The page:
Lobster fishermen confer in Canada

Posted March 29, 2009, at 10:12 a.m.
Last modified Feb. 13, 2011, at 10:45 a.m.

SAINT JOHN, New Brunswick — They may have different regulations, different seasons and even different types of catch, but that doesn’t mean lobstermen in the United States and Canada don’t have a lot in common.

Global economic and environmental concerns affect lobstermen in both countries, participants at a cross-border lobster industry forum agreed Friday. To address these global concerns, there may be things lobstermen in New England and in Atlantic Canada can do together to boost the long-term economic and environmental viability of their industry.

Marketing and sustainability were among the primary topics discussed Friday by 50 or so people who attended the yearly Canadian/U.S. Lobstermen’s Town Meeting at the Saint John Trade & Convention Centre. The event, which alternates each year between the United States and Canada, is hosted by the University of Maine Lobster Institute.

Canada’s lobster industry is not always cast in the best light by Maine fishermen, as demonstrated in 2007 when Maine lobstermen threatened to not fish because seafood processors north of the border were offering too little money for their catch. But such talk did not surface Friday. Instead, fishermen and dealers from both sides of the border commiserated, among other things, about how and whether they should get their fishery certified as sustainable.

There has been some consideration in Maine of getting the fishery certified as sustainable by the Marine Stewardship Council, which is based in London. But Canadian and New England industry representatives on Friday balked at the idea of getting such a designation from an outside group.

“I think we ought to certify our own product,” said Dana Rice, a dealer and former lobsterman from Gouldsboro, eliciting applause from others in the group.

MSC certification may help fishermen get their product sold at Wal-Mart, some said, but any price premium they might get from the certification likely would be undone by Wal-Mart’s penchant for getting suppliers to reduce their wholesale prices. Some fishermen also worried what might happen if MSC or another outside certifying agency decided to revoke the industry’s certification. Even though the lobster resource is healthy, they said, one whale getting entangled in lobster gear could be used as justification for not certifying the industry as sustainable.

Bar Harbor lobsterman Jon Carter thinks such certification is a good idea, but said the idea that it could be revoked “scares the hell out of me.”

Greg Thompson, who fishes out of Dipper Harbor in New Brunswick, questioned whether consumers would trust any fishery’s self-certification, given the depleted state of many marine species populations.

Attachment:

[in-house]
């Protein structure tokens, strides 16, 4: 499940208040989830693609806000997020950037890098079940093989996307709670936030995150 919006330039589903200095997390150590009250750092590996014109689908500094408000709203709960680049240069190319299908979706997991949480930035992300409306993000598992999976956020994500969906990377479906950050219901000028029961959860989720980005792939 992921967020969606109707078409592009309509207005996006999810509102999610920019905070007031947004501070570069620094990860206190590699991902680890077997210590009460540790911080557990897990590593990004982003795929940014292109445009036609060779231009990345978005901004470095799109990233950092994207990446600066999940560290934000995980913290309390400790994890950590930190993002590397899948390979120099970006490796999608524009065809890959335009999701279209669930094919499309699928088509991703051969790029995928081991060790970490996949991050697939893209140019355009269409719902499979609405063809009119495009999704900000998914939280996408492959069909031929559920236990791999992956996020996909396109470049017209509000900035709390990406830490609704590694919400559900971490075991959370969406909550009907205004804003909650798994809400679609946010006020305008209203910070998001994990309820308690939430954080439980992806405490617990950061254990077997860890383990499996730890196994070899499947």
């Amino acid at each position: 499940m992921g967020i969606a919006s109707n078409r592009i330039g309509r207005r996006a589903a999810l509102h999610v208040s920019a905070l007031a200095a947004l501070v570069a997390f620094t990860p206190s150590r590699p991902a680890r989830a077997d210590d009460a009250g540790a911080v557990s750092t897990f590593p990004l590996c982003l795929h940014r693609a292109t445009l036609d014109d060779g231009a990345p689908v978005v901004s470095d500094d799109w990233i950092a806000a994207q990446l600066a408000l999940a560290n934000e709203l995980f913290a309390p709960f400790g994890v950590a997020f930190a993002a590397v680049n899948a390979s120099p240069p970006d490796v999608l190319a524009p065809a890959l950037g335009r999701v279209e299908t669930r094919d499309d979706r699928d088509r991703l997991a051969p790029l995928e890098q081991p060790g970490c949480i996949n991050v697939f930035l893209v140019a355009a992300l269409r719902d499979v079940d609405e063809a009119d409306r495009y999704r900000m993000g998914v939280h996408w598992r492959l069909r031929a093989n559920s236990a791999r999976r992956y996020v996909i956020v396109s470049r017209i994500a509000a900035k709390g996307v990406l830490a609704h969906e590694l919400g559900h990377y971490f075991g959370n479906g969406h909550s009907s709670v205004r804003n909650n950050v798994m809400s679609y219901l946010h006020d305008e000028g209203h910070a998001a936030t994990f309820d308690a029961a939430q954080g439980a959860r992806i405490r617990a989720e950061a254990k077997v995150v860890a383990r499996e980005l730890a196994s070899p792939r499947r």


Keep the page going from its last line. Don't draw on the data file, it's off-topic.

“I’m not sure that people who want sustainability will take my word for it,” he said.

Others countered the industry could use the results of already completed scientific studies to bolster its sustainability claims. Bob Bayer, executive director of the Lobster Institute, said his organization already is working on a draft plan on how the industry could certify itself.

“We can get [scientific] references for most of these things,” Bayer said. “This is one of the best managed fisheries in the world. There may be an opportunity here to tell our own story.”

Another opportunity for cross-border cooperation may lie in promoting lobster in general, according to meeting attendees. Lobster often is promoted as being either from Maine or from Canada, but the distinction can confuse consumers or undermine promotion efforts on the other side of the border, they said.

Fishermen in Canada and the United States frequently depend on buyers in the other country for earning money off their catch. Because lobster caught in Maine during the summer and fall tends to have a softer shell, it doesn’t survive shipping well enough to appeal to restaurant diners outside of the state. As a result, as much as 70 percent of the lobster in Maine is shipped to processors in Canada, who package the meat in more durable form.

Conversely, lobster in Canada tends to be caught during the winter when its harder shell makes it more suitable for long-distance shipping to the main restaurant markets in Boston, New York and Los Angeles.

Peter McAleney of New Meadows Lobster in Portland suggested that if dealers like himself and fishermen on either side of the border are willing to contribute a few cents per pound, they could work together to come up with an effective North Atlantic lobster promotion campaign. Promoting lobster as a sensuous or nutritional food could help boost demand, some attendees said.

“It sounds simple, and it might work,” McAleney said. “As an industry, we cannot rely on our governments. We’ve got to do it ourselves.”

Despite the cooperative spirit, there was some slight indication of distrust within the industry, not on either side of the border but between fishermen and dealers. Some fishermen voiced long-held suspicions that they always fare worse than dealers when lobster prices decrease, as they did significantly last year in both Canada and the United States.

Dealers at the meeting said they are not to blame for poor fishermen profits, however. Everyone has been affected by the economic downturn, they said.

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